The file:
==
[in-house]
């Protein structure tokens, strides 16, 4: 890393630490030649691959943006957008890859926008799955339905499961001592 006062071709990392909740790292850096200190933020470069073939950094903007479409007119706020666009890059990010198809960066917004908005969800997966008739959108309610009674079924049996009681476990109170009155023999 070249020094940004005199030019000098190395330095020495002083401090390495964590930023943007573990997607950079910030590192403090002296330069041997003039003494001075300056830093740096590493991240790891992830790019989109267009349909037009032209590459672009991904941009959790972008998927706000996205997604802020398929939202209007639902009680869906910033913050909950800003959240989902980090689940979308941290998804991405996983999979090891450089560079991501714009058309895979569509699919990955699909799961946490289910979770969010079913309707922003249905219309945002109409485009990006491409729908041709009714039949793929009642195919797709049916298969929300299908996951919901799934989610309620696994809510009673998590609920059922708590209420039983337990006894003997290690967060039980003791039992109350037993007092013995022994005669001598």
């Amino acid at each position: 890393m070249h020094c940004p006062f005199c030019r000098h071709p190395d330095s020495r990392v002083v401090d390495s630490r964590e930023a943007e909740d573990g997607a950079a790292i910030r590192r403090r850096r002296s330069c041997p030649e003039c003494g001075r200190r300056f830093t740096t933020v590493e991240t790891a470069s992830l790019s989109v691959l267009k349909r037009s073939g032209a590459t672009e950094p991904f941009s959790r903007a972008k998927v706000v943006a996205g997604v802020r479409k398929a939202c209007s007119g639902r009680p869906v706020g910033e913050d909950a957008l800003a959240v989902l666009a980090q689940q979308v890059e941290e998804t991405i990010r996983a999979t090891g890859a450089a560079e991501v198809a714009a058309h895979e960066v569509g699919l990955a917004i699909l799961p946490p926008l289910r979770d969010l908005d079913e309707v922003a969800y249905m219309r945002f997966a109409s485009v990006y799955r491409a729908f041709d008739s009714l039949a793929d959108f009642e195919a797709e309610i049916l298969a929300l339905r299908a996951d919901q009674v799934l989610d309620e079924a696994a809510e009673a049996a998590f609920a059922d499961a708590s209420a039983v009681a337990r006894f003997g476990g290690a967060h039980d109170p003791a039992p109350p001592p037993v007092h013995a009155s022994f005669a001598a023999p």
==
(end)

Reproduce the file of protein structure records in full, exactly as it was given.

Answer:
[in-house]
């Protein structure tokens, strides 16, 4: 890393630490030649691959943006957008890859926008799955339905499961001592 006062071709990392909740790292850096200190933020470069073939950094903007479409007119706020666009890059990010198809960066917004908005969800997966008739959108309610009674079924049996009681476990109170009155023999 070249020094940004005199030019000098190395330095020495002083401090390495964590930023943007573990997607950079910030590192403090002296330069041997003039003494001075300056830093740096590493991240790891992830790019989109267009349909037009032209590459672009991904941009959790972008998927706000996205997604802020398929939202209007639902009680869906910033913050909950800003959240989902980090689940979308941290998804991405996983999979090891450089560079991501714009058309895979569509699919990955699909799961946490289910979770969010079913309707922003249905219309945002109409485009990006491409729908041709009714039949793929009642195919797709049916298969929300299908996951919901799934989610309620696994809510009673998590609920059922708590209420039983337990006894003997290690967060039980003791039992109350037993007092013995022994005669001598």
């Amino acid at each position: 890393m070249h020094c940004p006062f005199c030019r000098h071709p190395d330095s020495r990392v002083v401090d390495s630490r964590e930023a943007e909740d573990g997607a950079a790292i910030r590192r403090r850096r002296s330069c041997p030649e003039c003494g001075r200190r300056f830093t740096t933020v590493e991240t790891a470069s992830l790019s989109v691959l267009k349909r037009s073939g032209a590459t672009e950094p991904f941009s959790r903007a972008k998927v706000v943006a996205g997604v802020r479409k398929a939202c209007s007119g639902r009680p869906v706020g910033e913050d909950a957008l800003a959240v989902l666009a980090q689940q979308v890059e941290e998804t991405i990010r996983a999979t090891g890859a450089a560079e991501v198809a714009a058309h895979e960066v569509g699919l990955a917004i699909l799961p946490p926008l289910r979770d969010l908005d079913e309707v922003a969800y249905m219309r945002f997966a109409s485009v990006y799955r491409a729908f041709d008739s009714l039949a793929d959108f009642e195919a797709e309610i049916l298969a929300l339905r299908a996951d919901q009674v799934l989610d309620e079924a696994a809510e009673a049996a998590f609920a059922d499961a708590s209420a039983v009681a337990r006894f003997g476990g290690a967060h039980d109170p003791a039992p109350p001592p037993v007092h013995a009155s022994f005669a001598a023999p």